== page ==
Posted on November 23rd, 2015 at 1:27 pm.
Bike Theft Archives
Posted on November 18th, 2015 at 11:48 am.
The Multnomah County District Attorney’s office is sick and tired of Leroy Parsons gaming the system.
Parsons, arguably Portland’s most brazen and prolific perpetrator of bike theft, appeared in court today. He was arrested last week for bike theft and the DA has upgraded his charges to include 16 total counts, including nine felony charges (several of which are for bike theft) and an increased bail amount aimed in keeping him locked up until sentencing.
Posted on November 4th, 2015 at 8:35 am.
With Reed College’s bait bike program dealing with enforcement challenges, local ABC affiliate KATU-TV is shedding more light on the thorny issue of theft deterrence.
In the most recent case, KATU reported yesterday, one of the bikes that the college has equipped with a GPS unit was tracked to a “chop shop hidden behind [a] bookcase.” But nobody was arrested, because there was no easy way to prove that any specific person in the house had done the deed.
Posted on October 29th, 2015 at 7:40 am.
Posted on October 22nd, 2015 at 8:14 am.
Another day, another story to share about bike theft.
This time it happened in southwest Portland, far away from our usual reports of the daily thievery that plagues the central city. And it happened at a bike shop.
Nate Gibson, an employee of Southwest Bicycle on the corner of Multnomah and Capitol Hwy, says someone took two new bikes they had on display in their parking lot right outside their front door. This isn’t Nate’s first brush with bike theft. You might recall his heroic role in wresting back a high-end racing bike from a thief this past summer.
Posted on October 20th, 2015 at 3:39 pm.
This article was submitted by Bryan Hance of Bike Index. It originally appeared on his blog at BikeIndex.org.
Just over nine months ago, someone broke into Kyle Gunsul’s house and stole his bike.
They did a good job, too. Portland locals might remember Kyle’s post to the local racing listserv detailing his burglary:
“… (the burglar) removed the porch light, broke a locked gate, came through a window, busted down two security cameras and busted through another gate. They ONLY took the bike. They were feet away from my living room with computer and stereos but they knew what they were coming for. Was definitely cased.”
In addition to registering with Bike Index, Kyle got the word out. Photos of his stolen Kuota Kharma made the rounds on Nextdoor, Twitter, Facebook, and the usual local bike email lists. After that, though, Kyle’s bike did what most stolen bikes do – it disappeared.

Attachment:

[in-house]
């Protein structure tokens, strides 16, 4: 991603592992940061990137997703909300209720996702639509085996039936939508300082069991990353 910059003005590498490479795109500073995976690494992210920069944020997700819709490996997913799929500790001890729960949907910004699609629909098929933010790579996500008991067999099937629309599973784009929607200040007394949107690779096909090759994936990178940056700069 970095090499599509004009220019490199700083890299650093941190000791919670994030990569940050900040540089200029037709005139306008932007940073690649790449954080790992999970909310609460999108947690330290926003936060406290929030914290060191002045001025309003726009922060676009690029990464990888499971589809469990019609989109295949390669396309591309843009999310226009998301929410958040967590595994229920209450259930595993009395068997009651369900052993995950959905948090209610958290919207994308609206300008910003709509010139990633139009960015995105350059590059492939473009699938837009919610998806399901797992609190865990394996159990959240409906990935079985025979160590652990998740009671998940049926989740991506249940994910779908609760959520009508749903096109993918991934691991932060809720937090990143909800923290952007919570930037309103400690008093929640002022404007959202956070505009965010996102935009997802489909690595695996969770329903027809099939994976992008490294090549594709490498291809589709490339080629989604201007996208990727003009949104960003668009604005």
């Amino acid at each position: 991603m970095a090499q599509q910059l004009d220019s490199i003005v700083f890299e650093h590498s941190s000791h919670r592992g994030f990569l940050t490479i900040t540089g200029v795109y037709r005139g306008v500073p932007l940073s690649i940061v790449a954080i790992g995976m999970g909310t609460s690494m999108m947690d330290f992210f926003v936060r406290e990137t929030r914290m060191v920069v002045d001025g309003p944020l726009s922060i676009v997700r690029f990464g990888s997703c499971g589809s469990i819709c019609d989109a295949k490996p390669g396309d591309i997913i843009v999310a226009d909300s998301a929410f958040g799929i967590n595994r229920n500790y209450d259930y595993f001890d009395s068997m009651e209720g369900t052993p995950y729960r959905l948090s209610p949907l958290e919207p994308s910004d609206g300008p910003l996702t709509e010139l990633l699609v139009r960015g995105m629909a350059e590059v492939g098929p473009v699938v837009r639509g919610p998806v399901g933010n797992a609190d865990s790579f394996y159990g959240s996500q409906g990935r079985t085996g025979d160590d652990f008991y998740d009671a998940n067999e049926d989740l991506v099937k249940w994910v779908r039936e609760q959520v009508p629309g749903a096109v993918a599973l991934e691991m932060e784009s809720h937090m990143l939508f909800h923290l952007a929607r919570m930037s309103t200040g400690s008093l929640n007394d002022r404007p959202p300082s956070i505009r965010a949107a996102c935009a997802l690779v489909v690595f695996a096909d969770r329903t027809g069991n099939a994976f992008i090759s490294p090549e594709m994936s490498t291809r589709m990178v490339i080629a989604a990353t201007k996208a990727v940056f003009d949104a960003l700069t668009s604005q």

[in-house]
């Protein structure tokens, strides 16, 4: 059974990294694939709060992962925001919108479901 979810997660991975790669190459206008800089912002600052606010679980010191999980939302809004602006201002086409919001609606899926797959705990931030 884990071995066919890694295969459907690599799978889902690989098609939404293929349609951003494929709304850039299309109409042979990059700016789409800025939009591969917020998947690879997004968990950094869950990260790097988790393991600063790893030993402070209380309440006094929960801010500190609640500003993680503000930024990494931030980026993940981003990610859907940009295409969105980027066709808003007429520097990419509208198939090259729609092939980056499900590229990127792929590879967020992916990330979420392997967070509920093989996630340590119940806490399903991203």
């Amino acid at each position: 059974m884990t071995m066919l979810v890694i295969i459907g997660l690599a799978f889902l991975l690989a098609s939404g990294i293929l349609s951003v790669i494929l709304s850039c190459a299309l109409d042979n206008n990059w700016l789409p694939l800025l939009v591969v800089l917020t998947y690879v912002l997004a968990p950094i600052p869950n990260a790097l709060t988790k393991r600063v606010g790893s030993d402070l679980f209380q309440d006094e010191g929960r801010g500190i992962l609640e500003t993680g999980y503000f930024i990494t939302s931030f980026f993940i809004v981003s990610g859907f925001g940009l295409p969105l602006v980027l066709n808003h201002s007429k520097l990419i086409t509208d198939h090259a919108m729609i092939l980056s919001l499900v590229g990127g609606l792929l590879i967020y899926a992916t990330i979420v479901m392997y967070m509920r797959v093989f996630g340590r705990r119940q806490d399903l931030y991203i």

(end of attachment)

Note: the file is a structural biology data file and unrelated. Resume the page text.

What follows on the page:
Posted on October 16th, 2015 at 9:56 am.
— This article was written by reader Ed Rae, a folding bike evangelist and senior sales rep for Brompton.
The unfolding crisis of bike theft
As the diverse range of Portland cyclists hear of or sadly come to experience directly the trials of bike theft, it’s gratifying to see many suggestions and solutions being offered. What seems clear is there’s no universal solution (that is, unless human nature changes and nobility wins out).
Posted on October 14th, 2015 at 1:37 pm.
It started with a gut feeling and ended with a guy riding away shaking his head after his failed attempt to steal a light off someone’s bike.
A few minutes ago I was walking on SW Oak Street between 5th and 4th on my way to the post office with two big boxes in my hands (mailing out posters to our 100 first subscribers!) when I saw a guy riding toward me. The first thing that caught my eye was that he was biking on the sidewalk. I also noticed he had an old bag slung over his shoulders. I have spidey senses for everyone on a bike downtown. I notice them all. It’s what I do. This guy in particular set off signals in my head not only because he was riding on the sidewalk but his head was on a swivel as he seemed to be checking out parked bikes.
He could have just been a generally bike-curious dude like I am. Or he could have been a thief. It was just a hunch; but a hunch that comes from years of covering bike theft and seeing how this stuff goes down. As we both came closer to a nice new Kona cyclocross bike I thought to myself: If he stares at it and then stops, gets off his bike and approaches it, I’m going to watch him closely.
Posted on October 12th, 2015 at 3:06 pm.
and it was stolen just a few hours ago.
Three seemingly unrelated bike thefts in the past four days have Portland’s close-knit racing community feeling frustrated and fed up.
It started Thursday night and we just got word of another bike stolen a few hours ago. In that period five high-end racing bikes have been nabbed by thieves. The incidents don’t appear to be connected, but it’s rare that so many expensive bikes used for racing would be stolen in such a short period of time.
Please be on the lookout for these bikes:
— Shawn Small, founder of Ruckus Composites, got his custom mountain bike stolen last Thursday night. The bike is a one-off that he made and custom-painted himself. He has ridden it on the Oregon Outback and raced it at a 24-hour event. The bike was stolen from Southeast Portland. See details and photos below…
Posted on October 1st, 2015 at 11:51 am.
(Photos by Mary C.)
It started with an email from a concerned Portlander and it ended with a bike being reunited with its owner — who in this case happened to be a non-profit organization that works with young people experiencing homelessness. There were no police involved, only people in our community who care about each other and who have an eye for bikes.